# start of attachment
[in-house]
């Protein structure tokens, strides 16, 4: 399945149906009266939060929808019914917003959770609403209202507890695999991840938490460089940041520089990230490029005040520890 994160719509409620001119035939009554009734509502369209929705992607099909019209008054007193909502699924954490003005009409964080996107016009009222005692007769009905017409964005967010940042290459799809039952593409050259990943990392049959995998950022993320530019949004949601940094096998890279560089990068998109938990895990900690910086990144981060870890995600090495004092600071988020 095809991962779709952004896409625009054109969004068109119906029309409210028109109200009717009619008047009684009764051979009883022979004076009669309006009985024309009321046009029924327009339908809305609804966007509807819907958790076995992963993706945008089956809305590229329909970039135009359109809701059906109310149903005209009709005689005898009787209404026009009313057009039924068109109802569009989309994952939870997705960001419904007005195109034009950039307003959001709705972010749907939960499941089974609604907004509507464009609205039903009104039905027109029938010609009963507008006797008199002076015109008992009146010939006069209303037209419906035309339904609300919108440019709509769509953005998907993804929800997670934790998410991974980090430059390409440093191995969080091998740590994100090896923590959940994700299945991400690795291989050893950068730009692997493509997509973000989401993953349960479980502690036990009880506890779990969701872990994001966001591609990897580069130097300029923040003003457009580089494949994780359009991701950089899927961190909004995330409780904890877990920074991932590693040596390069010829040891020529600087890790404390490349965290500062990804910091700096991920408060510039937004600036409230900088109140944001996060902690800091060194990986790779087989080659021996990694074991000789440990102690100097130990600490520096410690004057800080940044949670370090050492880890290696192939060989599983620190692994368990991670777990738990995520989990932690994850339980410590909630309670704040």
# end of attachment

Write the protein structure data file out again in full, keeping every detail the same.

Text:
[in-house]
């Protein structure tokens, strides 16, 4: 399945149906009266939060929808019914917003959770609403209202507890695999991840938490460089940041520089990230490029005040520890 994160719509409620001119035939009554009734509502369209929705992607099909019209008054007193909502699924954490003005009409964080996107016009009222005692007769009905017409964005967010940042290459799809039952593409050259990943990392049959995998950022993320530019949004949601940094096998890279560089990068998109938990895990900690910086990144981060870890995600090495004092600071988020 095809991962779709952004896409625009054109969004068109119906029309409210028109109200009717009619008047009684009764051979009883022979004076009669309006009985024309009321046009029924327009339908809305609804966007509807819907958790076995992963993706945008089956809305590229329909970039135009359109809701059906109310149903005209009709005689005898009787209404026009009313057009039924068109109802569009989309994952939870997705960001419904007005195109034009950039307003959001709705972010749907939960499941089974609604907004509507464009609205039903009104039905027109029938010609009963507008006797008199002076015109008992009146010939006069209303037209419906035309339904609300919108440019709509769509953005998907993804929800997670934790998410991974980090430059390409440093191995969080091998740590994100090896923590959940994700299945991400690795291989050893950068730009692997493509997509973000989401993953349960479980502690036990009880506890779990969701872990994001966001591609990897580069130097300029923040003003457009580089494949994780359009991701950089899927961190909004995330409780904890877990920074991932590693040596390069010829040891020529600087890790404390490349965290500062990804910091700096991920408060510039937004600036409230900088109140944001996060902690800091060194990986790779087989080659021996990694074991000789440990102690100097130990600490520096410690004057800080940044949670370090050492880890290696192939060989599983620190692994368990991670777990738990995520989990932690994850339980410590909630309670704040």